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UK plan to roll over EU trade-defense measures draws criticism from China, Russia
30 October 2020 19:46 by Joanna Sopinska
The UK’s plan to roll over EU trade-defense measures after the end of Brexit transition period on Dec. 31 has drawn the opposition of Russia and China at the World Trade Organization, MLex has learned.
The two countries told other WTO members at a closed-door meeting that such measures would be illegal, and called on the UK to conduct its own trade-defense probes before implementing any measures as a standalone member of the global trade body, MLex understands.
This represents the latest of several trade policy challenges faced by the UK as it tries to break free of the EU, with trade partners looking to exploit any advantage they can from this unprecedented moment in international trade law.
Notably, Britain could find itself still subject to US tariffs that counterbalance European subsidies to Airbus, but unable to join the EU in imposing similar tariffs on the US against similar subsidies to Boeing, MLex reported last week.
The EU currently has dumping and antisubsidy duties on over 120 products, to shelter domestic industry from unfairly cheap imports. Without these measures — which occur on goods such as steel, ceramics, shoes and food additives — some European companies would be at risk of going bust.
To continue protecting its companies after Brexit, the UK wants to maintain 38 EU trade-defense measures such as dumping, antisubsidy and anticircumvention duties, according to a list published on the website of the UK’s Department for International Trade.
Russia argues that the UK’s plan is illegal, because these measures are based on investigations covering the EU market as a whole, MLex understands. It told a meeting of the WTO’s committee on dumping practices on Wednesday that dumping duties can only be imposed after a thorough probe that provides “sufficient evidence of injury and a causal link between dumping and injury.”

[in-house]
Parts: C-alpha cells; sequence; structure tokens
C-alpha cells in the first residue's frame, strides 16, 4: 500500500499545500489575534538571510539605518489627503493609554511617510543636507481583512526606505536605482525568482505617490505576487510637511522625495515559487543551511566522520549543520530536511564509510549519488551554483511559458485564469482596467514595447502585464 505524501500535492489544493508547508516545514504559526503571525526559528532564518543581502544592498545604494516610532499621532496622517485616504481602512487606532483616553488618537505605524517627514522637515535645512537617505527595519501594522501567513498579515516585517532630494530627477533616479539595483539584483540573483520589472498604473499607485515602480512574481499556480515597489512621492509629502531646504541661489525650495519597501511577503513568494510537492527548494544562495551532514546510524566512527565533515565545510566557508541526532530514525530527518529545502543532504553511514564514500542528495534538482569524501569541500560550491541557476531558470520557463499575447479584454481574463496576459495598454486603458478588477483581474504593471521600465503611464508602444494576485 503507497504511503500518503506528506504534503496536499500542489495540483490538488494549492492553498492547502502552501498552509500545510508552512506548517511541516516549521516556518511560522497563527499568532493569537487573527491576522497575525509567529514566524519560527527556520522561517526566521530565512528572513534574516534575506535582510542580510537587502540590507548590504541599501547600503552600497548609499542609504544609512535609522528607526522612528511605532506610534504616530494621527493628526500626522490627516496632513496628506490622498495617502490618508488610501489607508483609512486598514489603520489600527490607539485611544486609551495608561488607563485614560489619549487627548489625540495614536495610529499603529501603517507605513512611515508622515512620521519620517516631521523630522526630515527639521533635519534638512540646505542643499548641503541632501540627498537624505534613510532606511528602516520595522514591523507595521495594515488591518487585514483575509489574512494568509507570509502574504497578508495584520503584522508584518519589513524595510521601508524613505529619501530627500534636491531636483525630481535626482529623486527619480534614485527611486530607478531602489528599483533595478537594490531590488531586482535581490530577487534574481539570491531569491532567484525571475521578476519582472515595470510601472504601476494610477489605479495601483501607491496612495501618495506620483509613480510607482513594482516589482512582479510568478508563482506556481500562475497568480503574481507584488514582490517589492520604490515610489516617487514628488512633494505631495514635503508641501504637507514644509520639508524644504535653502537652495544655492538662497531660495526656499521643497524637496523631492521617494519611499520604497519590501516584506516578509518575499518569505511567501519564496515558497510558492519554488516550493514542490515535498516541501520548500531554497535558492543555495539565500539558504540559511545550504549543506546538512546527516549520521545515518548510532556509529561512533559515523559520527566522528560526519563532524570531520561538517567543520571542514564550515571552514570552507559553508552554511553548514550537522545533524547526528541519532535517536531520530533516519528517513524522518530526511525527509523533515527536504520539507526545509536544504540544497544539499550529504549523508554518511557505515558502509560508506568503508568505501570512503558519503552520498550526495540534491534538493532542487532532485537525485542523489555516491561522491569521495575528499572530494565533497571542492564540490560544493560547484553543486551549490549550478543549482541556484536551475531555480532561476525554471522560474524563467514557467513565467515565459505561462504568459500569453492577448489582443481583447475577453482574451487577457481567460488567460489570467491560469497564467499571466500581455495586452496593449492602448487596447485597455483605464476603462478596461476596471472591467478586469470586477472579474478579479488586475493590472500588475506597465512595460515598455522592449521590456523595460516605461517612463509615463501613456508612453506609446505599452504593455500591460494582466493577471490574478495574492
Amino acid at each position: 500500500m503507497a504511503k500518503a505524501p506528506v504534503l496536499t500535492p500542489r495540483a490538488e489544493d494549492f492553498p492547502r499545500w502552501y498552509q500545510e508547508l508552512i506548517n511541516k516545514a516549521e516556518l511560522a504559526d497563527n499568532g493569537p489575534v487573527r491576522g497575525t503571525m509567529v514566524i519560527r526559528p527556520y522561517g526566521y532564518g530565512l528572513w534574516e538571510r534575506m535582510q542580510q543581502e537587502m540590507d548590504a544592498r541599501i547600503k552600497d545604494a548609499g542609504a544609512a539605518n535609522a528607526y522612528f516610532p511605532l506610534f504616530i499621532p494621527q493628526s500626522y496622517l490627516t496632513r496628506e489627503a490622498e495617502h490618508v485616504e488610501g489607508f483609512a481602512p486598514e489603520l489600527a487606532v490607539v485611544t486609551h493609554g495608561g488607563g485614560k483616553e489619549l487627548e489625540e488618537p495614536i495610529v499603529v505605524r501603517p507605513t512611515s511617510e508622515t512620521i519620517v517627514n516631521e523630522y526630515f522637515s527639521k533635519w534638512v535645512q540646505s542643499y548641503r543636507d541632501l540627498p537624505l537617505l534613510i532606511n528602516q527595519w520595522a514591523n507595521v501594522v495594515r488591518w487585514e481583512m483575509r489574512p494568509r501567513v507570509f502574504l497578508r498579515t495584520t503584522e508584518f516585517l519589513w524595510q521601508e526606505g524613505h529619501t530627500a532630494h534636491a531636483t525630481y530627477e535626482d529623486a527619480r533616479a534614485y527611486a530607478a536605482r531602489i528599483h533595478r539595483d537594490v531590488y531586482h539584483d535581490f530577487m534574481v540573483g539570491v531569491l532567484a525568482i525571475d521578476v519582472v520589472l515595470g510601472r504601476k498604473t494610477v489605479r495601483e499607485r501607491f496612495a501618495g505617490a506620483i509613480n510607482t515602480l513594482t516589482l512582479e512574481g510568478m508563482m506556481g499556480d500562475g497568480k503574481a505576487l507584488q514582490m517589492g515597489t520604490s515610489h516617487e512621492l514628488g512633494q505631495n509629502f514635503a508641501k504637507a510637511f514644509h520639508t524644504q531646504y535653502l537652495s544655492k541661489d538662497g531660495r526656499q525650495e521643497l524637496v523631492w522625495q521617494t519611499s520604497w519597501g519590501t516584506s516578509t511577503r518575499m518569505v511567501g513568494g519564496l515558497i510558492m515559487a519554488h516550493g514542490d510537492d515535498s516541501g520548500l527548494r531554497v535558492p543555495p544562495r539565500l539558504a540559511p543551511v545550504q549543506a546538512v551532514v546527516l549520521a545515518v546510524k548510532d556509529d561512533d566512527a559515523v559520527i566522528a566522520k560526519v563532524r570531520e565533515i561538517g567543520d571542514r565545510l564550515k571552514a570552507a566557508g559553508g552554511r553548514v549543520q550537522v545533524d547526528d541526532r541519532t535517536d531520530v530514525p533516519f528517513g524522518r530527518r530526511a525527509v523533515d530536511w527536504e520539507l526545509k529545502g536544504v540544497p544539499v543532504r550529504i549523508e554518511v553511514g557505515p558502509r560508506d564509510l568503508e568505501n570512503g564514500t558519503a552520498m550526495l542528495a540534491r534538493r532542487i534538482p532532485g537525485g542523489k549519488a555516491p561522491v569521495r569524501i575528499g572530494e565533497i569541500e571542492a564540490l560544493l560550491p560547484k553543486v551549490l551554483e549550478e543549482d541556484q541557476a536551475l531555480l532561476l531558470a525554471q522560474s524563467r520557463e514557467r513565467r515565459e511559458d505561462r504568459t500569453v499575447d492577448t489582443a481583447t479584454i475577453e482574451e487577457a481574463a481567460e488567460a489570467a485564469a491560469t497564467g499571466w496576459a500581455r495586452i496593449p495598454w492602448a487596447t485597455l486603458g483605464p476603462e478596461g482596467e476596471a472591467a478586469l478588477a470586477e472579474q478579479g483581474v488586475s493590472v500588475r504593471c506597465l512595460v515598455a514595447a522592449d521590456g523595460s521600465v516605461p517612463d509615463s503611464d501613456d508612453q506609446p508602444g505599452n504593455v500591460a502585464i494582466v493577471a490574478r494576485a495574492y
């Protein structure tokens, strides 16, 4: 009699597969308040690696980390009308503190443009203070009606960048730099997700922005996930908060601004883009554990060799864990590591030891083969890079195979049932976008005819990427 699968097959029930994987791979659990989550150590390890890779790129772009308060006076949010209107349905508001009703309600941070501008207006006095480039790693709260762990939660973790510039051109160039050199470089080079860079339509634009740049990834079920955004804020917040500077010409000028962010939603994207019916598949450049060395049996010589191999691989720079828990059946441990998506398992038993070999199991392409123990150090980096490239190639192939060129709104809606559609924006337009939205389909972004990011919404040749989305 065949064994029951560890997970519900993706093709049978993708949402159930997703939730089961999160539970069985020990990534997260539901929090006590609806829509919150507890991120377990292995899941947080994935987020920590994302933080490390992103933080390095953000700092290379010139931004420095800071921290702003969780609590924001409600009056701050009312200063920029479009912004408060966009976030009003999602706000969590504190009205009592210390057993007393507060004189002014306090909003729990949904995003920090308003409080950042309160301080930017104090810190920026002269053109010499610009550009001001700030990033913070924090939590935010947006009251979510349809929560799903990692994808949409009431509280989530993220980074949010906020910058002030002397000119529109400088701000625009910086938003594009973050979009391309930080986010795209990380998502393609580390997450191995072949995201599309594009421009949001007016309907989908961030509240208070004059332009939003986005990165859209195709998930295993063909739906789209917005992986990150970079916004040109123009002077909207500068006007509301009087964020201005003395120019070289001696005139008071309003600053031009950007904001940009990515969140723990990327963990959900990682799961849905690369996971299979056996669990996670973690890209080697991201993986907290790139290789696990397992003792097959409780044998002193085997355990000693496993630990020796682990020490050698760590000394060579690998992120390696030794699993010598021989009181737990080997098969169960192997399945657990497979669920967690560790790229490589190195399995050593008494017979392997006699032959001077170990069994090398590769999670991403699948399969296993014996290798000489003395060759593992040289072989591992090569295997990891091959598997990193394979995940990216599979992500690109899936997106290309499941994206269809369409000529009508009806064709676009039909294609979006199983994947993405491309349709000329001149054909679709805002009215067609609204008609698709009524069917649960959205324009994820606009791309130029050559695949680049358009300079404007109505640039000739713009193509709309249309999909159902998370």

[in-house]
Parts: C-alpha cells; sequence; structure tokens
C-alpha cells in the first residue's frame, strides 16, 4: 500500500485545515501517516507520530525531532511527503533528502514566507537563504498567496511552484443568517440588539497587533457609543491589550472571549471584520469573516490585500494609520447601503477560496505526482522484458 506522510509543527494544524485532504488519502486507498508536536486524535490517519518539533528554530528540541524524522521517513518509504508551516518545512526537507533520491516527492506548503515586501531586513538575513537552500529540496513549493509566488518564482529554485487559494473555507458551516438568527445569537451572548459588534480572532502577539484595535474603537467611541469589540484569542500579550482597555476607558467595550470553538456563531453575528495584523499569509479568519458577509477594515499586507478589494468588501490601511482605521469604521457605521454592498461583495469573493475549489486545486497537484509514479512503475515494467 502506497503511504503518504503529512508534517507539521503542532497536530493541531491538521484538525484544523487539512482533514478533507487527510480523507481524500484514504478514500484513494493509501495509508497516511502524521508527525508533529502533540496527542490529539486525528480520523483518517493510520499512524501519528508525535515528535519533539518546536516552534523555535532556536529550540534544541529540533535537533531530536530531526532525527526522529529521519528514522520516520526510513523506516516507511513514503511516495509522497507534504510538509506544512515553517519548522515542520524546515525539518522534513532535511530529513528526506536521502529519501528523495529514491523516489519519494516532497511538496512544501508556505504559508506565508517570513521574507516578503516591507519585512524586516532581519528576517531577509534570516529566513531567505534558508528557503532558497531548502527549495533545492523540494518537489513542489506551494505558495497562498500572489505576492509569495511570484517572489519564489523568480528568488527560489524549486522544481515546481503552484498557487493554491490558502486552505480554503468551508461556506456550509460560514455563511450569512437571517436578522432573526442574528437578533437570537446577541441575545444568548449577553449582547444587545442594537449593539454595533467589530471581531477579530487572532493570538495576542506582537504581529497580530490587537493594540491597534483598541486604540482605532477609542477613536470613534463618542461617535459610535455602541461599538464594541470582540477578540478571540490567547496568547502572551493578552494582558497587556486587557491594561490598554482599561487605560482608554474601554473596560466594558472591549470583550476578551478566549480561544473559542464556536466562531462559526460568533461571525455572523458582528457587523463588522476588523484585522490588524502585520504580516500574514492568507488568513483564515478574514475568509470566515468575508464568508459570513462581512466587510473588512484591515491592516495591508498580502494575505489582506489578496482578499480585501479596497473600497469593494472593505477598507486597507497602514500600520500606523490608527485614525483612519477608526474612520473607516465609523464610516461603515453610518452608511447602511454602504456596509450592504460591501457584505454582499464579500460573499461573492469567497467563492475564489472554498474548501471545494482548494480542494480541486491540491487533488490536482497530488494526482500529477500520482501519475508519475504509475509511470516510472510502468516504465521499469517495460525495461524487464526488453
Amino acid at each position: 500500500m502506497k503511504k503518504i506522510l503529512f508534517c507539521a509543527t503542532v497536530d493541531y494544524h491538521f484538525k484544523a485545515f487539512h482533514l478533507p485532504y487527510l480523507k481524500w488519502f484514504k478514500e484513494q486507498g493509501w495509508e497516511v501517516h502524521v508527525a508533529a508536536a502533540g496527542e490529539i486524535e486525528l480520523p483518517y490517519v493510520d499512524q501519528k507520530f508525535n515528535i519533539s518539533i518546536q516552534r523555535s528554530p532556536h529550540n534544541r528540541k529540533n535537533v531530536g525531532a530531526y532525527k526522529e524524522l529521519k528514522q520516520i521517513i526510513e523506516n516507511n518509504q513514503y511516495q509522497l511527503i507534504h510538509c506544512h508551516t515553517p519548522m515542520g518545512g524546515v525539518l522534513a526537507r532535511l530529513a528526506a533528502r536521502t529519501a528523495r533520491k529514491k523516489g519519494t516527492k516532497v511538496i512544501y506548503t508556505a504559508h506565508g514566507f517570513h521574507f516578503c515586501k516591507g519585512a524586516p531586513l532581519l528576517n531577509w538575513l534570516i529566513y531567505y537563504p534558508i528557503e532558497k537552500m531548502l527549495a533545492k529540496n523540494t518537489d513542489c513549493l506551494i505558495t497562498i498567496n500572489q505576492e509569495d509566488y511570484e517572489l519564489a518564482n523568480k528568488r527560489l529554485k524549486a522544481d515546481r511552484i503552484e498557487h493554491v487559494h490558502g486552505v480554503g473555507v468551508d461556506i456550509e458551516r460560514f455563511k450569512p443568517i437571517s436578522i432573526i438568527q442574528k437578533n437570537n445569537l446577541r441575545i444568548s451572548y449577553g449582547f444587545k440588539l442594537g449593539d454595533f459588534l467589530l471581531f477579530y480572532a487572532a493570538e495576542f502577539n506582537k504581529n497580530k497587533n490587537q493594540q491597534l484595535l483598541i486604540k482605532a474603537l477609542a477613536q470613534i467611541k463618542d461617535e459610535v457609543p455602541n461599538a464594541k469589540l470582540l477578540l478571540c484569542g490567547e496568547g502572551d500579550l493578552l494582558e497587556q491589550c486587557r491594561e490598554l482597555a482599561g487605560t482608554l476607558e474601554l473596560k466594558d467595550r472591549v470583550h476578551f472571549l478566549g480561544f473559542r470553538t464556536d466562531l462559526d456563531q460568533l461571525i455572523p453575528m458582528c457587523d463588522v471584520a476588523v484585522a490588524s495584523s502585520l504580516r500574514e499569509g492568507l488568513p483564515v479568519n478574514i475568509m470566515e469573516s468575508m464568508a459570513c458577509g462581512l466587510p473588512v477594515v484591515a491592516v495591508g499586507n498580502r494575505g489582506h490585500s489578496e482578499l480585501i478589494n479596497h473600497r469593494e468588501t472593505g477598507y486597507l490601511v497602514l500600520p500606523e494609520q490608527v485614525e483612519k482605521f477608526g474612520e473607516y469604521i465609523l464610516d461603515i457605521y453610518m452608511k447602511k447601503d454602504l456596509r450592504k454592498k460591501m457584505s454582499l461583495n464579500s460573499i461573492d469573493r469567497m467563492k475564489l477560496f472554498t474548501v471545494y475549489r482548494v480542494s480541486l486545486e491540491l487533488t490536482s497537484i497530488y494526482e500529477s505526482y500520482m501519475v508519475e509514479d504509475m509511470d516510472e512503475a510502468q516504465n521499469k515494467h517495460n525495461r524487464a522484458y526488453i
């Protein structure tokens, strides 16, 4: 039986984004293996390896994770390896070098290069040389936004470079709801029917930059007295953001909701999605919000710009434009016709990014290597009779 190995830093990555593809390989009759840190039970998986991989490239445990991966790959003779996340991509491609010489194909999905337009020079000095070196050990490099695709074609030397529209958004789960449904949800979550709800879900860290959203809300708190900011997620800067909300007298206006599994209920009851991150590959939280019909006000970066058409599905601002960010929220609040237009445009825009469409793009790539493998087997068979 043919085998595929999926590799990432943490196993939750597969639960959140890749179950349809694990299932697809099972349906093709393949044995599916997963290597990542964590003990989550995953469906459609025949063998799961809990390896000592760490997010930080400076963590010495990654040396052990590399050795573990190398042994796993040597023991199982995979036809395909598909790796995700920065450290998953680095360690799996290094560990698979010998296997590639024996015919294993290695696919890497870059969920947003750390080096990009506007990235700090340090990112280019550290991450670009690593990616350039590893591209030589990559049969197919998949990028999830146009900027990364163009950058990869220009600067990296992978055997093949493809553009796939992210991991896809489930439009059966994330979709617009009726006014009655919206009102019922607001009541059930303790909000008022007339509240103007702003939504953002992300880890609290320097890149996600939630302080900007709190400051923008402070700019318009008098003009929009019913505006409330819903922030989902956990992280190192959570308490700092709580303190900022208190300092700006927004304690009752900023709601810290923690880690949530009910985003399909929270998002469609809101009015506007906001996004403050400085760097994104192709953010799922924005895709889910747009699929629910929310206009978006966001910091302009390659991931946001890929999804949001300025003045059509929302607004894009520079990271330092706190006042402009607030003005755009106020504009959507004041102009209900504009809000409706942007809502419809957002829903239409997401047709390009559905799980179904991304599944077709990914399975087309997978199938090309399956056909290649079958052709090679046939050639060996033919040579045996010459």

Russia also criticized the UK for failing to clarify whether such investigations were carried out into the EU measures that it intends to roll over.
China echoed Russia’s criticism of the UK’s failure to conduct new independent investigations. It said the Chinese companies had been kept in the dark on when the “transition” reviews will be opened.
So far, seven of the 38 measures which the UK plans to roll over have been subject to “transition” reviews by the Trade Remedies Investigations Directorate, aiming to determine whether they are appropriate for the UK market. Two of these reviews apply to China. The other five concern Russia, Belarus, Turkey and the US.
China called on the UK to terminate the EU measures and to follow WTO rules in carrying out a proper initiation and investigation into imports.
The UK rejected the criticism, MLex understands. It said it was committed to maintain EU trade-defense measures for products that UK companies produce. It also said that all the rolled-over measures would “undergo a review to ensure they continue to reflect the circumstances of the UK market.”
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